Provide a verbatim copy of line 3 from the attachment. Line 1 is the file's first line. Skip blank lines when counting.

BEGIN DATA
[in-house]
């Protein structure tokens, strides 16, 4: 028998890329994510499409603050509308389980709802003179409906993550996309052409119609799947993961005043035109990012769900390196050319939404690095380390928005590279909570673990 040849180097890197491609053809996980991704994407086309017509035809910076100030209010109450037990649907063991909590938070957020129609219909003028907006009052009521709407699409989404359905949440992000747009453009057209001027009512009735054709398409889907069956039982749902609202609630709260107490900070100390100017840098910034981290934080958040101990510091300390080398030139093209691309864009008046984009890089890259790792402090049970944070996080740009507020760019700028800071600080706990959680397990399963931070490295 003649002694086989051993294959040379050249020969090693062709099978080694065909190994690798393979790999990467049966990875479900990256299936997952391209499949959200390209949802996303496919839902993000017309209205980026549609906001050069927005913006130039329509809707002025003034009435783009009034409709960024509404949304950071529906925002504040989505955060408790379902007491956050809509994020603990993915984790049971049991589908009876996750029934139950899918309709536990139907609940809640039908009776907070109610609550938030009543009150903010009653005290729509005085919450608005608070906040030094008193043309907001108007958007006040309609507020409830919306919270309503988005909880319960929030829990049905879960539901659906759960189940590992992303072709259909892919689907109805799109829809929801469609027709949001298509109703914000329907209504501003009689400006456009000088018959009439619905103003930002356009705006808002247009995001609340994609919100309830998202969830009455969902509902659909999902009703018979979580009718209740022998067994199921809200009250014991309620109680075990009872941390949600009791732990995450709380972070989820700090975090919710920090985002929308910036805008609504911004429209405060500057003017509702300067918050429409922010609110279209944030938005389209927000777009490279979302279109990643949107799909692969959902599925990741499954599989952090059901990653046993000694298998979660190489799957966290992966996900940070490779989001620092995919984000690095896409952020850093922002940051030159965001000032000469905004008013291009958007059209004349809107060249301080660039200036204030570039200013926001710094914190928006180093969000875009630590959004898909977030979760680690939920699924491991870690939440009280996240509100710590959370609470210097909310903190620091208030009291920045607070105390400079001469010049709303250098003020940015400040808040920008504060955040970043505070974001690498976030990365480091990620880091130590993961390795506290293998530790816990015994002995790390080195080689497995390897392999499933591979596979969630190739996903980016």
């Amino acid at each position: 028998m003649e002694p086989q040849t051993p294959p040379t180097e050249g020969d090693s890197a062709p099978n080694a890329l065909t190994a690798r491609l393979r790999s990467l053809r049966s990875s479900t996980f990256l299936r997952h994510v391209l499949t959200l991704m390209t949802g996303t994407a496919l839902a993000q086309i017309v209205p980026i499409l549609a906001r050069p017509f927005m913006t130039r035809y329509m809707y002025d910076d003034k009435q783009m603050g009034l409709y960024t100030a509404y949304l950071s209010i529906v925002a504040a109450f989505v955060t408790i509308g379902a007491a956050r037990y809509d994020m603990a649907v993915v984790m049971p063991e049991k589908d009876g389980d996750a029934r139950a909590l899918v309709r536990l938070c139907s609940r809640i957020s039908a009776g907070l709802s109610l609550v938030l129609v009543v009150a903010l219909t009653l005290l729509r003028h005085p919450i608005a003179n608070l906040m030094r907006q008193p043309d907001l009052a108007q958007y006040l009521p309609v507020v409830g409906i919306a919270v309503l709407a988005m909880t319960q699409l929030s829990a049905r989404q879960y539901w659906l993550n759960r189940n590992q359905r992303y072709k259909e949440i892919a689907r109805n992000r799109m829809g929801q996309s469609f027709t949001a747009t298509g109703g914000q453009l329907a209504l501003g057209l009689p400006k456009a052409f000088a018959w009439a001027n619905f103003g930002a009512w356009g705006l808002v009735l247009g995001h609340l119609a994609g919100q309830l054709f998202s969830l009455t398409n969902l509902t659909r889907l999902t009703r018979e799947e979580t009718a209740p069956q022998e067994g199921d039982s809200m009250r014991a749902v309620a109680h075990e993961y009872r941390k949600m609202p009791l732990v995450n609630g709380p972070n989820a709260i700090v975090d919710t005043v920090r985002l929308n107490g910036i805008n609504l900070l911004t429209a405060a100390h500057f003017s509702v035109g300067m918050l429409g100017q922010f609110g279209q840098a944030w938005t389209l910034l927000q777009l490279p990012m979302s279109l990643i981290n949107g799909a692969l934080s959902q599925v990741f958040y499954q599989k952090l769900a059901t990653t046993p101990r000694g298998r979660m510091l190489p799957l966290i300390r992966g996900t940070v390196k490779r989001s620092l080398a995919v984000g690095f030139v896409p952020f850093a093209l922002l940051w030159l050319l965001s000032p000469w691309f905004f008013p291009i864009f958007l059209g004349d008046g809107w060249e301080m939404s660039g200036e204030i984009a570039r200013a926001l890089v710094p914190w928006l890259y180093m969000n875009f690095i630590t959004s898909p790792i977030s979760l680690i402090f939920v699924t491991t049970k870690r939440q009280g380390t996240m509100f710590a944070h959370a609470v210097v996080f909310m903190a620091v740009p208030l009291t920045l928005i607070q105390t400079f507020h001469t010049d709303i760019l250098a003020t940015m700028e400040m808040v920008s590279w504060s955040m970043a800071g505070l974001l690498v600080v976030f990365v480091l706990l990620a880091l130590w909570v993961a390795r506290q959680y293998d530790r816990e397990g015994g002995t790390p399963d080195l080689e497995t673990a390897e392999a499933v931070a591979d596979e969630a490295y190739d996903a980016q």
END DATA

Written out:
């Amino acid at each position: 028998m003649e002694p086989q040849t051993p294959p040379t180097e050249g020969d090693s890197a062709p099978n080694a890329l065909t190994a690798r491609l393979r790999s990467l053809r049966s990875s479900t996980f990256l299936r997952h994510v391209l499949t959200l991704m390209t949802g996303t994407a496919l839902a993000q086309i017309v209205p980026i499409l549609a906001r050069p017509f927005m913006t130039r035809y329509m809707y002025d910076d003034k009435q783009m603050g009034l409709y960024t100030a509404y949304l950071s209010i529906v925002a504040a109450f989505v955060t408790i509308g379902a007491a956050r037990y809509d994020m603990a649907v993915v984790m049971p063991e049991k589908d009876g389980d996750a029934r139950a909590l899918v309709r536990l938070c139907s609940r809640i957020s039908a009776g907070l709802s109610l609550v938030l129609v009543v009150a903010l219909t009653l005290l729509r003028h005085p919450i608005a003179n608070l906040m030094r907006q008193p043309d907001l009052a108007q958007y006040l009521p309609v507020v409830g409906i919306a919270v309503l709407a988005m909880t319960q699409l929030s829990a049905r989404q879960y539901w659906l993550n759960r189940n590992q359905r992303y072709k259909e949440i892919a689907r109805n992000r799109m829809g929801q996309s469609f027709t949001a747009t298509g109703g914000q453009l329907a209504l501003g057209l009689p400006k456009a052409f000088a018959w009439a001027n619905f103003g930002a009512w356009g705006l808002v009735l247009g995001h609340l119609a994609g919100q309830l054709f998202s969830l009455t398409n969902l509902t659909r889907l999902t009703r018979e799947e979580t009718a209740p069956q022998e067994g199921d039982s809200m009250r014991a749902v309620a109680h075990e993961y009872r941390k949600m609202p009791l732990v995450n609630g709380p972070n989820a709260i700090v975090d919710t005043v920090r985002l929308n107490g910036i805008n609504l900070l911004t429209a405060a100390h500057f003017s509702v035109g300067m918050l429409g100017q922010f609110g279209q840098a944030w938005t389209l910034l927000q777009l490279p990012m979302s279109l990643i981290n949107g799909a692969l934080s959902q599925v990741f958040y499954q599989k952090l769900a059901t990653t046993p101990r000694g298998r979660m510091l190489p799957l966290i300390r992966g996900t940070v390196k490779r989001s620092l080398a995919v984000g690095f030139v896409p952020f850093a093209l922002l940051w030159l050319l965001s000032p000469w691309f905004f008013p291009i864009f958007l059209g004349d008046g809107w060249e301080m939404s660039g200036e204030i984009a570039r200013a926001l890089v710094p914190w928006l890259y180093m969000n875009f690095i630590t959004s898909p790792i977030s979760l680690i402090f939920v699924t491991t049970k870690r939440q009280g380390t996240m509100f710590a944070h959370a609470v210097v996080f909310m903190a620091v740009p208030l009291t920045l928005i607070q105390t400079f507020h001469t010049d709303i760019l250098a003020t940015m700028e400040m808040v920008s590279w504060s955040m970043a800071g505070l974001l690498v600080v976030f990365v480091l706990l990620a880091l130590w909570v993961a390795r506290q959680y293998d530790r816990e397990g015994g002995t790390p399963d080195l080689e497995t673990a390897e392999a499933v931070a591979d596979e969630a490295y190739d996903a980016q």